District Cooling (DC) is widely acknowledged, as the most efficient way to cost effectively deliver cooling to increasingly urbanised and fast growing cities like Dubai.
DC companies invest heavily to put in place large-scale production units, pumping stations and a comprehensive network of insulated pipes that distributes chilled water which provide us the cooling energy we need in our homes, workplaces, retail and recreation spaces. The economies of scale make this an energy efficient way to distribute the nearly 20% of total cooling used by Dubai in a year. Of all the types of cooling technologies available today, DC cooling provision is by far the lowest cost, due in no small measure to these economies of scale.
Dubai Supreme Council of Energy (DSCE) recognises this is only part of the story and have developed a Demand Side Management (DSM) strategy. The strategy is to drive 30% improvement in energy efficiency by 2030.
Reducing demand, therefore, seems a logical way forward in meeting this ambitious target. So the big question is, “how can we ensure buildings’ HVAC system takes only the cooling needed, no more and no less?”
Firstly, we should consider the demand. Is it truly what is required? We already have well designed and operated chilled water systems, don’t we? Mostly yes, but these are designed to maintain our comfort on the very hottest days of the year, and as we know, that is certainly not all the year round.
Matching more precisely the variable demand with the supply should be the key factor in improving energy efficiency, and therefore, demand reduction. Managing the demand is managing the building cooling systems such that it reflects the needs of the occupants to remain comfortable whatever the outside temperature is. As we use chilled water to deliver our air conditioning, it would seem logical that we control the use of that chilled water effectively.
The three key areas here are: production, distribution and diffusion.
Production: these are the chillers of the DC provider, generating huge quantities of chilled water and using large amounts of electrical energy, up to 75% of the cost of air conditioning, which consequently should be operated as efficiently as possible.
Distribution: these are the main circulating pumps, sending water to the plate heat exchangers in the Energy Transfer Station, and the building chilled water pumps that then distribute it to the various cooling coils within the building. These can take as much as 25% of the cost of the air conditioning electrical energy. So any unnecessary over-pumping should be reduced to a minimum, if not eliminated altogether.
Diffusion: these are the cooling coils that exchange the cooling energy in the water to the air that cools us, allowing us to be comfortable in the building. Here, flow and temperature control are critical.
Technologies exist that allow precise data harvesting by control devices such that they are able to respond to demand and performance variations quickly and effectively. To quote Lord Kelvin, “If you cannot measure it, you cannot improve it”. Well, if we decide to, we can! These smart devices are able to control flow by precise real-time monitoring and measurement, and then to intelligently control efficiency when they “see” the cooling delivered to the coils is not being fully utilised. Beneficially, they store this data, or share it through various platforms so that it can be used to analyse system trends, and help plan positive actions that benefit the system efficiency. Here the cloud may be used for data storage and retrieval. External analysis of this data may be reported back in the form of circuit Energy Performance Reports, direct to the system operator on a regular and continuous basis. This “continuous commissioning” makes data driven actions by the system operator, to enhance the energy efficiency of the building. Adjustments of design flow rates, or coil Delta T are just two possibilities. This enhanced visibility permits troubleshooting that pinpoints areas of interest and action. If, for example, design flow rates are not being reached and cooling is able to be delivered at lower flow rates, we have a good case to reduce the flow setting in the control valve. If the coil is oversized, we might decide that the Delta T may be increased, and the flow rate reduced, to make further efficiencies possible. In all cases, continuous and remote, (where required) monitoring permits simple changes to be made that can have a positive impact.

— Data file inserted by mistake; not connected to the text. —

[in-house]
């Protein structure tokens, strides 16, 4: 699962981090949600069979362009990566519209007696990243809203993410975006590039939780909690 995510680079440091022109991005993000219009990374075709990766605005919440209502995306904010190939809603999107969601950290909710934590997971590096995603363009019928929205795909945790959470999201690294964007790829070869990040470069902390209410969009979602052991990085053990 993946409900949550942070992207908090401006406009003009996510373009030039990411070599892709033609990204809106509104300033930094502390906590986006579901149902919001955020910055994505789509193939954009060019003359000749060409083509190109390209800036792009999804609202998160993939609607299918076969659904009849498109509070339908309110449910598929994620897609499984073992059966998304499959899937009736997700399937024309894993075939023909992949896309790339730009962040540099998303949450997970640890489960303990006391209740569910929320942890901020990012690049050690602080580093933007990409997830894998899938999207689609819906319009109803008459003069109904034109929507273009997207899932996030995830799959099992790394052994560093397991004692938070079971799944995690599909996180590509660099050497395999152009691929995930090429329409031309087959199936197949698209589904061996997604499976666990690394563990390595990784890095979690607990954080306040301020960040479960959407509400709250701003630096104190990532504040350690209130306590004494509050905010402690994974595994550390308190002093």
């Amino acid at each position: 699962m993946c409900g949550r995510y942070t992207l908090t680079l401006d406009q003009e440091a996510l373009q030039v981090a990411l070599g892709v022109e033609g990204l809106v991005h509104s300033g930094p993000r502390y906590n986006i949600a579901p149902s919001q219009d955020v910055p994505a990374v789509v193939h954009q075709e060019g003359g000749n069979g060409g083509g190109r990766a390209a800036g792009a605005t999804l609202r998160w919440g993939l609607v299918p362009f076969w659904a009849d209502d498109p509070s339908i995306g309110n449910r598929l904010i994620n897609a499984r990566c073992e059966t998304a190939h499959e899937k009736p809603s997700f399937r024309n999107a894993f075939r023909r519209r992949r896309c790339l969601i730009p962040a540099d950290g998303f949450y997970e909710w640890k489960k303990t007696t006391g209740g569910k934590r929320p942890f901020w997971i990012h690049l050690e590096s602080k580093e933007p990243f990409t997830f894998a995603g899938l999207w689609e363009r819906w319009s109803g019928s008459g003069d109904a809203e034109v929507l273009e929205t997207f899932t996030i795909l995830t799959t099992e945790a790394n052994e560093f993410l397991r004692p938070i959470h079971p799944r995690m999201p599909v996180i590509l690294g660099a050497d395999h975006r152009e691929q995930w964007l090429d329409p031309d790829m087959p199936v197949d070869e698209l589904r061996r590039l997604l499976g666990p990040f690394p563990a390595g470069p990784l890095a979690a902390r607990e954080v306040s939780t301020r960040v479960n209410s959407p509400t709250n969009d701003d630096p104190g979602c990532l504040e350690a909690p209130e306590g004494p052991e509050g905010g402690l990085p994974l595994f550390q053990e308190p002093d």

Control valves closing increases the differential pressure the Variable Speed Pump relies upon to turn down, saving distribution costs.
More efficient use of chilled water in diffusion, leads to less water being required to be produced and also means warmer water returning to the chillers, which is required if the chiller COP (coefficient of performance ) is to be maintained at an optimal level.
Getting the control right, with advanced coil control technology, means getting the diffusion right, which has a positive knock-on effect for the variable speed pumps. They slow down under light load (increasing differential pressure). This reduces pumping costs. And this positively affects the chillers, as we are now producing less chilled water to meet the cooling demand, and, the water sent through our network returns, having had its cooling energy extracted at the coil, at a higher temperature than otherwise.
Getting control right at the point of delivery will undoubtedly save energy right through the network, helping the efficiencies of chillers, pumps and coils.
Lord Kelvin knew a thing or two about the importance of being able to measure things, it’s good to be reminded!